Again, I wish this could have been as simple as here are the eight magic words you just aren’t allowed to use. But God didn’t give that to us. Rather, He gave us principles and we had better take care to consider them as we choose our words, phrases, jokes and other speech. We will be judged for every thoughtless, careless idle word we speak (Matthew 12:36-37), so we had better think before we speak. I hope this was helpful. As I said, I know it does not coincide with everything you have probably ever heard in the traditional lesson on these topics. If you believe I missed something or did not represent accurately how the Bible answers this question, I hope you will share that with me. May God bless us as we strive to surrender our speech to Him.
One of my favorite and most uncomfortable memories as a Bible professor was when I had Old Testament scholar, Tremper Longman, give a guest lecture on the Song of Songs. Tremper specializes in ancient near Eastern love poetry. No, he’s not some creepy old guy who gets off on ancient erotic fiction. He’s an authority on the Song of Songs, and he interprets the biblical Song in light of other ancient love poems—as it should be.
I’ll never forget feeling the tension in the classroom as he went into detail about the real meaning of the poem. “His body is polished ivory,” says the ESV, but according to Tremper, the Hebrew word for body refers to the man’s midsection and the image of ivory is intended to invoke the original form of ivory: an elephant’s tusk. Yes, that’s right. The wife in Song of Songs 5:14 is admiring her well-hung husband.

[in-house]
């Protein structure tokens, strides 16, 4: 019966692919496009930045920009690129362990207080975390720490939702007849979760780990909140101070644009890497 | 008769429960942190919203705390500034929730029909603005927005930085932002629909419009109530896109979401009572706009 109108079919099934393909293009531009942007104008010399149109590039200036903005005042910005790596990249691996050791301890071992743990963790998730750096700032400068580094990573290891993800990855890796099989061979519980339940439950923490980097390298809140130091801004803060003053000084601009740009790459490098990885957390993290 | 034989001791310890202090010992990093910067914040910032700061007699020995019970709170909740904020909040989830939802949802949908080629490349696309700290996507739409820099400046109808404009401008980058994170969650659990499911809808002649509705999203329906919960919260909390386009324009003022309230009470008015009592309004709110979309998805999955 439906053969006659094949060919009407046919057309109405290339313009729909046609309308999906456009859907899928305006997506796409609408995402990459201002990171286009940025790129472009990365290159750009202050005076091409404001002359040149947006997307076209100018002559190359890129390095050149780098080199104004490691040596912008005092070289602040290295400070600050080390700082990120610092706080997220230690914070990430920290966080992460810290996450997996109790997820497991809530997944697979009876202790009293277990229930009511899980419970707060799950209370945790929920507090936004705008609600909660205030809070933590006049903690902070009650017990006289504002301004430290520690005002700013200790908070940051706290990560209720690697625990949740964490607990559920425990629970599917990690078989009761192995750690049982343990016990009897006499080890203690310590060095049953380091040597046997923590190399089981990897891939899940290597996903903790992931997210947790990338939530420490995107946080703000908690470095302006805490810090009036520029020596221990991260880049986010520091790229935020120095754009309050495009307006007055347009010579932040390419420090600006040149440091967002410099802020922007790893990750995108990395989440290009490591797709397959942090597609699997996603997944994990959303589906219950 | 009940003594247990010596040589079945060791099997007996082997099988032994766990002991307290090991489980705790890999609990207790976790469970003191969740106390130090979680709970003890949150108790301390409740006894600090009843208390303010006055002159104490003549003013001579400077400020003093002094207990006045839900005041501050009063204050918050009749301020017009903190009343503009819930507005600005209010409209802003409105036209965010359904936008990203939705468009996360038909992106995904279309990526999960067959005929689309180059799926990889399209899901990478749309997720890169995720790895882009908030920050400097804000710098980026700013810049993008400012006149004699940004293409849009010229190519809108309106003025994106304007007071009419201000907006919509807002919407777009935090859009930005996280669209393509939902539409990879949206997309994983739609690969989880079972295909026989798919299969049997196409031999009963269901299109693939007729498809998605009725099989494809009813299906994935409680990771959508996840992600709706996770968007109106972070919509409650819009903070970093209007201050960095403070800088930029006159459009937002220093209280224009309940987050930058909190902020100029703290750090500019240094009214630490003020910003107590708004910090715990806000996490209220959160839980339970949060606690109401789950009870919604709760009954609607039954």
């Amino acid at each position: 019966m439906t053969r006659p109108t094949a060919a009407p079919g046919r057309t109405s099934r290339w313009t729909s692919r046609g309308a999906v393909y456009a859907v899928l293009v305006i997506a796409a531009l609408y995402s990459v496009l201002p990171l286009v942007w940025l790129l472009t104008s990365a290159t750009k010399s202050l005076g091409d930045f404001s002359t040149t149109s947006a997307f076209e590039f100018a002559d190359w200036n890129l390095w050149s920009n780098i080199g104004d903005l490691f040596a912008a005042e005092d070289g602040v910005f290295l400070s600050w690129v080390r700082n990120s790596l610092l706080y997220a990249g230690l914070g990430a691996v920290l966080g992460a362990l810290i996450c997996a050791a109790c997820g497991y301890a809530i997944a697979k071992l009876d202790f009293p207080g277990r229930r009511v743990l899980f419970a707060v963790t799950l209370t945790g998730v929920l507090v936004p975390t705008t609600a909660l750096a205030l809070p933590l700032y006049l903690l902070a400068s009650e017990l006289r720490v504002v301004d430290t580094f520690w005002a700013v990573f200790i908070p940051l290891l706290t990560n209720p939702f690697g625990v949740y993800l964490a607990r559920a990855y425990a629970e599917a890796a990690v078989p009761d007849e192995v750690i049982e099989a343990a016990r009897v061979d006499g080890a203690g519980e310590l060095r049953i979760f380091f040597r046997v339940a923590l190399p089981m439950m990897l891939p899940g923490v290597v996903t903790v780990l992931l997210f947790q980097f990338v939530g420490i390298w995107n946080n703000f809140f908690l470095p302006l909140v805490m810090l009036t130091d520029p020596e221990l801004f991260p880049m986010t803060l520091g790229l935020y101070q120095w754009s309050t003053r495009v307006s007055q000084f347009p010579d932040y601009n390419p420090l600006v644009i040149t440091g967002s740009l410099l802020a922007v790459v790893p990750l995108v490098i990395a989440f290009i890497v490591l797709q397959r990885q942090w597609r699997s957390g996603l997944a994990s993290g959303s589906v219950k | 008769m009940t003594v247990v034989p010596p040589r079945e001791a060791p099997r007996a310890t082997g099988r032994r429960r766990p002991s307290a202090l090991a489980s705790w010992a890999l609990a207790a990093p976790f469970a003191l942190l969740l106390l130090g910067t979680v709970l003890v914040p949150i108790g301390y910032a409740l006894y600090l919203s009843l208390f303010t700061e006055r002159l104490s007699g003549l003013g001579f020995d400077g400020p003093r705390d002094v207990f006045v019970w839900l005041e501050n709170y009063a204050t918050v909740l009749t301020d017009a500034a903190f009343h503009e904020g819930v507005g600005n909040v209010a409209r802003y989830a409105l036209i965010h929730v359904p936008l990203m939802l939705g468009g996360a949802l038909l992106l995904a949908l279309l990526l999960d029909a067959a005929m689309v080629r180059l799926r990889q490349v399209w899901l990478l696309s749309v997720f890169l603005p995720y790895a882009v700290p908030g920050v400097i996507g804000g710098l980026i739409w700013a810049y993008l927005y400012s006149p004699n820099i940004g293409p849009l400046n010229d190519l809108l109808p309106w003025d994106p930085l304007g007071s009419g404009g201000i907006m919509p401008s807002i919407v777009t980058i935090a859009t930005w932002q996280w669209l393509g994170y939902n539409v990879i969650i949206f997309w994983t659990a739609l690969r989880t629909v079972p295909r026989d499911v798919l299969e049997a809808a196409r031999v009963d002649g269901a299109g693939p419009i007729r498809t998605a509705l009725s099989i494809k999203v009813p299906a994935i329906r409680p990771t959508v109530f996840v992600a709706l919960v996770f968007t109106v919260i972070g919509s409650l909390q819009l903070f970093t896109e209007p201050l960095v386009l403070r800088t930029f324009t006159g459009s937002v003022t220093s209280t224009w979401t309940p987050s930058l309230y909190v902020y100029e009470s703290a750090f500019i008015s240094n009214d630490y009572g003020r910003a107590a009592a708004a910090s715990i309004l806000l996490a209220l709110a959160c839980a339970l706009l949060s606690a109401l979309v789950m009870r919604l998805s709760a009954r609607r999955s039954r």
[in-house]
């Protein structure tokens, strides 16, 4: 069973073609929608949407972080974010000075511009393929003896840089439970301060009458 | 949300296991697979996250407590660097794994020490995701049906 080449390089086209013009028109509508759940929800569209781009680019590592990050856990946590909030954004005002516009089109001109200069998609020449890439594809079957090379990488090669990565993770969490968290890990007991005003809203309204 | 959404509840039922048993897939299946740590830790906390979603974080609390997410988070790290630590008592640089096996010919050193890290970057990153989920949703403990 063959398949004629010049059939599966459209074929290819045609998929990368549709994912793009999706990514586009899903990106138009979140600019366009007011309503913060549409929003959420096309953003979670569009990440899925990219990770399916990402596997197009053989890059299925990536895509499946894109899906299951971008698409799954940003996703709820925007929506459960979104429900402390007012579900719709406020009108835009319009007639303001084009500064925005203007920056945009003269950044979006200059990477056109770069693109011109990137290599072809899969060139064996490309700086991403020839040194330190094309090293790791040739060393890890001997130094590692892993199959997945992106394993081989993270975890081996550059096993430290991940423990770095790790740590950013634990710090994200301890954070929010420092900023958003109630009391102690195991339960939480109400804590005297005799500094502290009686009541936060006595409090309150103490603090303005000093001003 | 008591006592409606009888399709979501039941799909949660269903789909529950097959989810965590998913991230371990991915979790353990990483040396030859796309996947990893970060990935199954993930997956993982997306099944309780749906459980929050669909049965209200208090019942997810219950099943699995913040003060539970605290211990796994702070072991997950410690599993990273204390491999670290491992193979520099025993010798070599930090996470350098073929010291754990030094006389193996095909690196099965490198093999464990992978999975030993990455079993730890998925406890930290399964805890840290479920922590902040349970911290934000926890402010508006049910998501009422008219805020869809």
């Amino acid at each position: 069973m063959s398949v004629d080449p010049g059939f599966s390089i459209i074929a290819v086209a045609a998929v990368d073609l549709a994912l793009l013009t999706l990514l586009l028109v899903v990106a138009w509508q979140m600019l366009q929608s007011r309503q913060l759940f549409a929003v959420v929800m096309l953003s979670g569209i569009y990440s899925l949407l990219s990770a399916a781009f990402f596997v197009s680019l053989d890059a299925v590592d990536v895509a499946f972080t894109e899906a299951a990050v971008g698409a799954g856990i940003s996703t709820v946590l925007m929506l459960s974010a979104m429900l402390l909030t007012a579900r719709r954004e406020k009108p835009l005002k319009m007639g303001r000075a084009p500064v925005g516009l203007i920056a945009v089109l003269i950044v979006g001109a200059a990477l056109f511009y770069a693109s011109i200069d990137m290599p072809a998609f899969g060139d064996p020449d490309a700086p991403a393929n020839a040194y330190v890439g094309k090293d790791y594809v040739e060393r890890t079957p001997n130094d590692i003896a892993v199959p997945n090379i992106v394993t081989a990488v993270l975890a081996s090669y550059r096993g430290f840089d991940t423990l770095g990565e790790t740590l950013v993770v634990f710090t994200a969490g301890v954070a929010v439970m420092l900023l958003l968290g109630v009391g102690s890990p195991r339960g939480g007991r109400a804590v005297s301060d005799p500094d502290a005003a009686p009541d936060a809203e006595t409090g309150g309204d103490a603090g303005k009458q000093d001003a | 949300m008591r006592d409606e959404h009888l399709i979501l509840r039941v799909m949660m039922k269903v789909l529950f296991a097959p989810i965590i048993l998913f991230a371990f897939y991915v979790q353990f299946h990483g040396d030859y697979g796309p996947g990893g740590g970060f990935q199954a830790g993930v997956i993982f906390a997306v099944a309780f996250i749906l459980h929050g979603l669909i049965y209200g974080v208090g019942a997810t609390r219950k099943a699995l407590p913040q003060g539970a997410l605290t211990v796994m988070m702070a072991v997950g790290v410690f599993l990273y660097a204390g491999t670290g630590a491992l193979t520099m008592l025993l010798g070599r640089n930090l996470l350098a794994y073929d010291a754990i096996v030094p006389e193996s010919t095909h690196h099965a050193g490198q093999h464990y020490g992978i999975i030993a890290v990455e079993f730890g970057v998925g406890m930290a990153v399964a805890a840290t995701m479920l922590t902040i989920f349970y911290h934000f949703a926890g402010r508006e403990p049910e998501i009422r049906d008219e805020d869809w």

The reaction among the students was classic. Blushes, giggles, eye-brows raised to the ceiling. Apparently their Sunday school teachers never explained the connection between ivory tusks and penises. My own palms started to sweat as I thought about the slew of phone calls I was bound to get from angry parents demanding to know why their kids were discussing well-endowed men. But my nervousness turned to excitement as my students boiled with fundamentalist zeal: “If that’s what the Bible says, then why don’t our translations say what the Bible says?”
“Well,” Tremper searched as he looked to the ground. “Translations are filtered through a bit of political correctness.” We could tell Tremper didn’t agree with this. Still, silence and outrage hung in the air. As a professor, I spend a good deal of classroom time instilling in my students a passion to interpret and believe what the Bible actually says. Not what we want it to say, but what it really says in all its grit and occasional offensiveness. Cleaning up God’s word is like editing a love letter and sending it back for a re-write.
Editing the Bible
But religious people have been covering up obscene language in the Bible for years. Jewish scribes in the middle ages, who copied the Hebrew Old Testament used as the base for all English translations, edited out some vulgar words and replaced them with nicer ones. For instance, God originally prophesied through Zechariah that women in Israel would be raped by wicked, invading armies. The word God inspired is shagel, and according to Hebrew linguists, shagel is an obscene word that describes a sexual act. (No, it’s not where we get the British word “shag.”) But whenever God said shagel (e.g. Deuteronomy 28:30; Isaiah 13:16), the Masorites replaced it with the more tame shakev—“to lie with.” And all of our “literal” English translations agree that the word from the middle ages is better than the one spoken by our Creator.